Historic Center Arbor

Completed - 1876
National Register of Historic Places - 1991

 

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During the early years of Center United Methodist Church, the membership found it necessary to have a camp meeting site. One of the early leaders in this movement was the Reverend Vincent Walker, another local preacher in the area, and a member of the church. Rev. Walker lived to age 92 and is buried in the cemetery. The decision was made to build a large arbor to host these camp meetings.

 

The Arbor was completed August 26, 1876. The logs for the structure were cut on the Billy Tutterow farm, about two miles south of the Arbor on Hunting Creek. As you will notice, the structure is put together with wooden pegs in the "timber-frame" style. The citizens of the community cut the logs, hewed the ones that needed it and fit the structure together. There was originally a board roof on the building made of hand-hewn boards. Simeon Gowans, a native of the community, nailed on the last board. People came from great distances and camped out for the camp meetings held here each year.

 

The board roof was replaced with a metal roof in 1923 and new benches with backs were put in the Arbor. The structure began spreading, and it was decided to put threaded rods in the Arbor and this was done under the supervision of Brice P. Garrett, a local woodworking shop owner. About 1925, church member Luther M. Tutterow, whose home and separate general store stood across the road from the Arbor, installed a Delco Power System for his home and store and also had lights installed in the Arbor. That system lighted the Arbor until Duke Power began service to the area in 1933.

 

After the Camp Meeting days the Arbor was used each year the first Sunday in September for the Christian Harmony Singing. During the early thirties, when the people who could sing songs from the Christian Harmony Book began to get past singing, the service was changed to Homecoming. Great throngs of people came to the Center Arbor to worship and fellowship.

 

On June 6, 1976, the United Methodist Churches of Davie County held a Methodist Bicentennial Service under the Arbor. The service involved all the churches in Davie County. During the month of May, 1976, with a grant from the Davie County Board of Missions and Church Extension (and other funds) the stage pews were repaired, and the building was painted.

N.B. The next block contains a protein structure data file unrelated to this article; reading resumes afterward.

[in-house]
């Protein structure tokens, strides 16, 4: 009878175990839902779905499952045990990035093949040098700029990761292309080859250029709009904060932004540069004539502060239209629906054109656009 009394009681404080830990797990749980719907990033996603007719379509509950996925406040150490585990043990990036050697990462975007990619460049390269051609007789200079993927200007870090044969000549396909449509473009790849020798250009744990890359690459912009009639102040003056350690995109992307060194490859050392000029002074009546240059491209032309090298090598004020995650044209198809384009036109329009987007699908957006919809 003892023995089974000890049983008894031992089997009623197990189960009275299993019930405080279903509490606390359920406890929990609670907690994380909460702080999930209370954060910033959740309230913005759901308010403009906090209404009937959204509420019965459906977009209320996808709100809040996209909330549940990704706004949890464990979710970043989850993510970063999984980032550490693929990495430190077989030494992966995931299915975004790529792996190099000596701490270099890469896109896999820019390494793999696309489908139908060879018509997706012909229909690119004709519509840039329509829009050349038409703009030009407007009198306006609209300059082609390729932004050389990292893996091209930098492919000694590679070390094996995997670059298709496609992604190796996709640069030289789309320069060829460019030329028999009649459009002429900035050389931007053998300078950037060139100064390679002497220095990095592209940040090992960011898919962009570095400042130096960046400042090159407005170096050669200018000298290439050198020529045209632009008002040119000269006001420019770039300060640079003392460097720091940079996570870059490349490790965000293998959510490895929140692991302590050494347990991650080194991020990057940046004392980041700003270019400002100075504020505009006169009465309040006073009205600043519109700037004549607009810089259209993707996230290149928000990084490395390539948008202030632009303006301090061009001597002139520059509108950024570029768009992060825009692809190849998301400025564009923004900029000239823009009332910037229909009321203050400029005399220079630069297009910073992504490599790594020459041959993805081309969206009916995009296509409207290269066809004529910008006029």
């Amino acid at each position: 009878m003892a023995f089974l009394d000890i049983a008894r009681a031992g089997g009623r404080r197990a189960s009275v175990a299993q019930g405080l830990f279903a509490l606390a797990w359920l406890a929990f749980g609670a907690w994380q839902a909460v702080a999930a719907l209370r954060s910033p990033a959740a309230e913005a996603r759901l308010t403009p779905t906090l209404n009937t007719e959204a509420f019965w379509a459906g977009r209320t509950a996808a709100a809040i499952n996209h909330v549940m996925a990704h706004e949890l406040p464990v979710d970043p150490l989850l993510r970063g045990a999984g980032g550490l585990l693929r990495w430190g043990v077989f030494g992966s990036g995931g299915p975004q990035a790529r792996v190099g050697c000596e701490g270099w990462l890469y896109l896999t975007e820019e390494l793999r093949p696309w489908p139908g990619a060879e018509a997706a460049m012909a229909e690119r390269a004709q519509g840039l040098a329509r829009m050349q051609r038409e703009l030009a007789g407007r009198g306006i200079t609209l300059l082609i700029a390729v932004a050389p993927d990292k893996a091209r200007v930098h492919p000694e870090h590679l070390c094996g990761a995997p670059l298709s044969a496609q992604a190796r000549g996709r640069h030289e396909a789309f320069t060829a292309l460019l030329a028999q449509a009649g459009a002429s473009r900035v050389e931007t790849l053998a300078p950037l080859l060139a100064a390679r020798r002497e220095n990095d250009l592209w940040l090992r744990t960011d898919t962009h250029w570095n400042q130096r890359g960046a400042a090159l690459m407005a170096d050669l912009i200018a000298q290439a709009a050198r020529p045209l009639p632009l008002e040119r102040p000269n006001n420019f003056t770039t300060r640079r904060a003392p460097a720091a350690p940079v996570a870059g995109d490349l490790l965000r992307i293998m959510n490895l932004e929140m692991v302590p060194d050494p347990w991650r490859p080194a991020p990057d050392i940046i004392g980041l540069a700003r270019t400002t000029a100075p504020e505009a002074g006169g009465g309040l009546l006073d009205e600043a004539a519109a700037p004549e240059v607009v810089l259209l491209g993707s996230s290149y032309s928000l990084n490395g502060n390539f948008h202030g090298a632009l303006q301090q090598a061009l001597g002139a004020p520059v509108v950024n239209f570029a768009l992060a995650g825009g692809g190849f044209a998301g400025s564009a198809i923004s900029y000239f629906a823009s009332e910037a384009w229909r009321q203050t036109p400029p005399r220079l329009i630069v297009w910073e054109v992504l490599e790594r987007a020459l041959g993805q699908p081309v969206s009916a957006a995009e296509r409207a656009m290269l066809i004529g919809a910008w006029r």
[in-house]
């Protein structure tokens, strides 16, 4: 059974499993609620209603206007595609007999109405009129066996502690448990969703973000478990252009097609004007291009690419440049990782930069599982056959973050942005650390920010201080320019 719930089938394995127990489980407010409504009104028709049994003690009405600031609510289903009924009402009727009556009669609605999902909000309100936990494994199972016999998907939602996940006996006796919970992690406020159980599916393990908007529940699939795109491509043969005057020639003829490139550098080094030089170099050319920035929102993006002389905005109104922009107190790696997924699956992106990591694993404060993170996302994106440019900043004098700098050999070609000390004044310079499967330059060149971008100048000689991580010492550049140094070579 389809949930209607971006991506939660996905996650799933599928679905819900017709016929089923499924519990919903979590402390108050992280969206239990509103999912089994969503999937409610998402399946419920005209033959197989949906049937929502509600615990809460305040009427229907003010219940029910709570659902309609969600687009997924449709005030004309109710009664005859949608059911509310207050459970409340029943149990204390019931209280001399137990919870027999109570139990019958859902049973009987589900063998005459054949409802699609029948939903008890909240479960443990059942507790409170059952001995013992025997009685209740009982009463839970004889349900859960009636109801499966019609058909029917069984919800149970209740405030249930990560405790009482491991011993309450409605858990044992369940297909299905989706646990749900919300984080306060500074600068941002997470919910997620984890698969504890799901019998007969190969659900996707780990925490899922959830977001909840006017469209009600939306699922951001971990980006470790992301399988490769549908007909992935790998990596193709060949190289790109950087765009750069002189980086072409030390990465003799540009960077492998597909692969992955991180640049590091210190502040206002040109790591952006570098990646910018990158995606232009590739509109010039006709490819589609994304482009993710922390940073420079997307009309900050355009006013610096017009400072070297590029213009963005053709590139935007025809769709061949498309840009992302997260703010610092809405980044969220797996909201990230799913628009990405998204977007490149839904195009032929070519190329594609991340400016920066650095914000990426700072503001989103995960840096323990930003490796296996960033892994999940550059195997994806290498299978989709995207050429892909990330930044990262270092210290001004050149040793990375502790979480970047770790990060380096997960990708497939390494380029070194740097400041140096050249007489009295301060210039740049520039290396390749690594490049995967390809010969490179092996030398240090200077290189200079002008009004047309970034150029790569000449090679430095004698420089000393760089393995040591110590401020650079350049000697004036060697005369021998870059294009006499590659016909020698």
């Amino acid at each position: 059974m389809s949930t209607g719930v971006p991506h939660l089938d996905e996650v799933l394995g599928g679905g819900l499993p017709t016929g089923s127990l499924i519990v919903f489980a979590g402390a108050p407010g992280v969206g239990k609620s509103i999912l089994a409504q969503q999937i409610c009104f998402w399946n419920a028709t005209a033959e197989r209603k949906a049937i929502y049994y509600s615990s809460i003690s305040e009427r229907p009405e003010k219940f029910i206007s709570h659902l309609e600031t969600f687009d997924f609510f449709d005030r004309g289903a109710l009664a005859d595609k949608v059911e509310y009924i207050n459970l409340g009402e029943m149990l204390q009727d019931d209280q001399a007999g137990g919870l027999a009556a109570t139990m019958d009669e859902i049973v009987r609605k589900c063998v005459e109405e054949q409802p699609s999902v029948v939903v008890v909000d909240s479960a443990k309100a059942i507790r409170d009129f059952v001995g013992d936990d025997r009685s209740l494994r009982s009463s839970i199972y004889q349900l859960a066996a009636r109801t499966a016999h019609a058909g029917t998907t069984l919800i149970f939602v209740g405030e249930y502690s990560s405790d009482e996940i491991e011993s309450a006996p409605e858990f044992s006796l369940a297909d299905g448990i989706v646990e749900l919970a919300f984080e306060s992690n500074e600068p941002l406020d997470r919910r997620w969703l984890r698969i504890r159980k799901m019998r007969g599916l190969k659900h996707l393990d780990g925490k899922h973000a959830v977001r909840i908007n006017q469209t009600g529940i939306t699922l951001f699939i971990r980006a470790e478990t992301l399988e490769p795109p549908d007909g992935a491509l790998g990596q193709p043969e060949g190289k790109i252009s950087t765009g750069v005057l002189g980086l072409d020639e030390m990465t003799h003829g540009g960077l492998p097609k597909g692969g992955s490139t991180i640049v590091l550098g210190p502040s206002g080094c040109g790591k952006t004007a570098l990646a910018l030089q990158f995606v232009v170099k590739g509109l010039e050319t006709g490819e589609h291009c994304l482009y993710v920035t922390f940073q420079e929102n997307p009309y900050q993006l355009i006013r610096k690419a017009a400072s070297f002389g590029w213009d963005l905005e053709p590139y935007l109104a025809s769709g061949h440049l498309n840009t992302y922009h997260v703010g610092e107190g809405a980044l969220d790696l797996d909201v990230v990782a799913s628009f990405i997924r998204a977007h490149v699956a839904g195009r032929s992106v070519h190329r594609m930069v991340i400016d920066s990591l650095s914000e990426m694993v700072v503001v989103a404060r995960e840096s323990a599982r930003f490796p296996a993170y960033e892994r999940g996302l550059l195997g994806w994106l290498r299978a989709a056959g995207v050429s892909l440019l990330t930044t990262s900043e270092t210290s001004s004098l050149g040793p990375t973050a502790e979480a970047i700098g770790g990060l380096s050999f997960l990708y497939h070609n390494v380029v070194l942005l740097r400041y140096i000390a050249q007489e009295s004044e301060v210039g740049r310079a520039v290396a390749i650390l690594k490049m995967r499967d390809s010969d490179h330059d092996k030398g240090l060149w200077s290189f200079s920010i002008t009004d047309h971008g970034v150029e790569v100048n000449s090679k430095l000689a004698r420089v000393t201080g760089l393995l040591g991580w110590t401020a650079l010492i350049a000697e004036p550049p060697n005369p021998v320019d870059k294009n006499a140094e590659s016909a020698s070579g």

The Arbor was used for many Homecomings from 1955 until 1976. On Sunday, September 5, 1976, Walter Anderson, a prominent Layman in the North Carolina Conference of the United Methodist Church, of Raleigh was the speaker as Homecoming was once again held under the Arbor. After the service a bronze plaque was dedicated to commemorate the 100th Anniversary of the Arbor.

The Arbor has been repaired several times since 1923. In 1941 the German siding replaced the old weatherboarding, and windows were installed at the back of the stage. The structure was painted white, and the roof has been painted several times. In May of 1989 a storm which produced a tornado in nearby Farmington blew off several pieces of the metal roof and that damage was repaired. Around 1991 some renovations were undertaken by church members in which the flooring on the stage was replaced along with some of the smaller beams and some steel plates were added in a couple of areas to strengthen some original beams. At this time the windows on the back of the stage were replaced with wooden louvres which were hand crafted by church member Lawrence Carter (the grandson of Brice P. Garrett). During this time Greensboro TV reporter, Roy Ackland, featured the Arbor and the volunteers remodeling it on his segment titled "Roy's Folks."

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Folks attend "The King's Brass" concert on June 24, 2021

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Storm damage in 2004 forced the replacement of the entire roof.

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The arbor has hosted many large crowds like this one for Homecoming.

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A covered dish meal is a highlight of Homecoming.

On September 3, 1991, the Center Arbor was named to the National Register of Historic Places. On Sunday, April 26, 1992, the Arbor was rededicated in a Service of Celebration. A plaque was dedicated commemorating the Arbor as a Historic Building on the National Register.

 

In the spring of 2004 a large wind storm swept through the area and seriously damaged the Arbor. The high winds estimated at 70+ mph ripped off a large portion of the Arbor's old hand-crimped metal roofing. The extensive roof damage and some other structural damage required the entire roof to be replaced. A new standing-seam metal roof was installed to resemble the older hand-crimped roof.

 

The Arbor continues to serve the community hosting occasional church services and Homecomings for Center United Methodist Church, housing exhibits for the community's annual Center Fair, an occasional wedding and various other events in addition to holding its place as a local landmark and one of Davie County's most historic buildings.

 

To all of the visitors in the area, we hope this old Arbor still gives an insight as to how the early citizens of this community left our generation a heritage that we should be proud to pass on to the next generation.

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Center Arbor in 1958 photo. Note the lack of shrubbery around the church.